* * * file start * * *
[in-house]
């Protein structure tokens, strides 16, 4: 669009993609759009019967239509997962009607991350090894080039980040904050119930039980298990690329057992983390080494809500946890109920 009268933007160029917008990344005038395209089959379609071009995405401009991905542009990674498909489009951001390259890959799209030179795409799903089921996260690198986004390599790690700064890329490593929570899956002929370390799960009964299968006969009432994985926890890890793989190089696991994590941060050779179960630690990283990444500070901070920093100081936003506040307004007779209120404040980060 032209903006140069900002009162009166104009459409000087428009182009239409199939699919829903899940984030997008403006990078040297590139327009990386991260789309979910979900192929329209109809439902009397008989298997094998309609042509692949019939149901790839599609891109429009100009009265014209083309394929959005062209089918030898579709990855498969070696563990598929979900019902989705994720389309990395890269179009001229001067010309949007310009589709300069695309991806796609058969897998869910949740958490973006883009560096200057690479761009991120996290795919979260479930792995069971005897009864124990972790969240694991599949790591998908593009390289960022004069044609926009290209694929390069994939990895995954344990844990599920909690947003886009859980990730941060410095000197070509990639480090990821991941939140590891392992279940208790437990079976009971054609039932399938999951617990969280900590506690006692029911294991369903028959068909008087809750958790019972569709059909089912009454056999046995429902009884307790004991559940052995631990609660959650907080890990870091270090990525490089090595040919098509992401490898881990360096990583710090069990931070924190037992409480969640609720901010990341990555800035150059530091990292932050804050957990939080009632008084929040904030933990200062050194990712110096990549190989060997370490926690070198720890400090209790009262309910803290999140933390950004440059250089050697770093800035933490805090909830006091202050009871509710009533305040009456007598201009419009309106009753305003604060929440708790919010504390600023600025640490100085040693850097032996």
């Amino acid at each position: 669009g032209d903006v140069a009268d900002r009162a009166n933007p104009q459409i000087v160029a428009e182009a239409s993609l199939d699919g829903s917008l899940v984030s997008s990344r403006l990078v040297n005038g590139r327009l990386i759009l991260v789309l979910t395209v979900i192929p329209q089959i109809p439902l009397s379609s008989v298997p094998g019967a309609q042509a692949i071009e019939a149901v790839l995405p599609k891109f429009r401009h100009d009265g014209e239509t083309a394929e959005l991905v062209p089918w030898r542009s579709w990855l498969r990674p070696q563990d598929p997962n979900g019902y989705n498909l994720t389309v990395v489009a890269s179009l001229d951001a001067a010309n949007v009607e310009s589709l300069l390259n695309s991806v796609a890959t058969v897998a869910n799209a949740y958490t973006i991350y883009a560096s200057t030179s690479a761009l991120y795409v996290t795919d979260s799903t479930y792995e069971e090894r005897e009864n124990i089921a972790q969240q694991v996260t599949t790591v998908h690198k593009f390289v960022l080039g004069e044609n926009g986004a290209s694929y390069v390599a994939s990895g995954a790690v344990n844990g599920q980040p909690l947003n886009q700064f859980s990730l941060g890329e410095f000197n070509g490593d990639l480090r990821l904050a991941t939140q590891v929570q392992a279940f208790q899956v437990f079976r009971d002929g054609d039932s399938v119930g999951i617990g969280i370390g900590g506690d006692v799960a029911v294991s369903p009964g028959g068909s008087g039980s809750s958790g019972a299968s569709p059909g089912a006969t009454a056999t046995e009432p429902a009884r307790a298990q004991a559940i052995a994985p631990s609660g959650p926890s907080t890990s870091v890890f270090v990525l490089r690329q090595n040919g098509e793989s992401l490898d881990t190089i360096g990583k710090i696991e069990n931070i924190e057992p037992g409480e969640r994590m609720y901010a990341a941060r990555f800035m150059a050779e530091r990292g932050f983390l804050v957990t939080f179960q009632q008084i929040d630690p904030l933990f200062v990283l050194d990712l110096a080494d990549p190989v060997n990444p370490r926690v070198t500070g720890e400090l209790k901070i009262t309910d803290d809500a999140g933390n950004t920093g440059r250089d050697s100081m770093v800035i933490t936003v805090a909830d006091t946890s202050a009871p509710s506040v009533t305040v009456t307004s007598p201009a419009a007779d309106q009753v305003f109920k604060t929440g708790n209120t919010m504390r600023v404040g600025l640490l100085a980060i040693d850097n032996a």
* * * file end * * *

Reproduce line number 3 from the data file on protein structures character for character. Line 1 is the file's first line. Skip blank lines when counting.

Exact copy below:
């Amino acid at each position: 669009g032209d903006v140069a009268d900002r009162a009166n933007p104009q459409i000087v160029a428009e182009a239409s993609l199939d699919g829903s917008l899940v984030s997008s990344r403006l990078v040297n005038g590139r327009l990386i759009l991260v789309l979910t395209v979900i192929p329209q089959i109809p439902l009397s379609s008989v298997p094998g019967a309609q042509a692949i071009e019939a149901v790839l995405p599609k891109f429009r401009h100009d009265g014209e239509t083309a394929e959005l991905v062209p089918w030898r542009s579709w990855l498969r990674p070696q563990d598929p997962n979900g019902y989705n498909l994720t389309v990395v489009a890269s179009l001229d951001a001067a010309n949007v009607e310009s589709l300069l390259n695309s991806v796609a890959t058969v897998a869910n799209a949740y958490t973006i991350y883009a560096s200057t030179s690479a761009l991120y795409v996290t795919d979260s799903t479930y792995e069971e090894r005897e009864n124990i089921a972790q969240q694991v996260t599949t790591v998908h690198k593009f390289v960022l080039g004069e044609n926009g986004a290209s694929y390069v390599a994939s990895g995954a790690v344990n844990g599920q980040p909690l947003n886009q700064f859980s990730l941060g890329e410095f000197n070509g490593d990639l480090r990821l904050a991941t939140q590891v929570q392992a279940f208790q899956v437990f079976r009971d002929g054609d039932s399938v119930g999951i617990g969280i370390g900590g506690d006692v799960a029911v294991s369903p009964g028959g068909s008087g039980s809750s958790g019972a299968s569709p059909g089912a006969t009454a056999t046995e009432p429902a009884r307790a298990q004991a559940i052995a994985p631990s609660g959650p926890s907080t890990s870091v890890f270090v990525l490089r690329q090595n040919g098509e793989s992401l490898d881990t190089i360096g990583k710090i696991e069990n931070i924190e057992p037992g409480e969640r994590m609720y901010a990341a941060r990555f800035m150059a050779e530091r990292g932050f983390l804050v957990t939080f179960q009632q008084i929040d630690p904030l933990f200062v990283l050194d990712l110096a080494d990549p190989v060997n990444p370490r926690v070198t500070g720890e400090l209790k901070i009262t309910d803290d809500a999140g933390n950004t920093g440059r250089d050697s100081m770093v800035i933490t936003v805090a909830d006091t946890s202050a009871p509710s506040v009533t305040v009456t307004s007598p201009a419009a007779d309106q009753v305003f109920k604060t929440g708790n209120t919010m504390r600023v404040g600025l640490l100085a980060i040693d850097n032996a």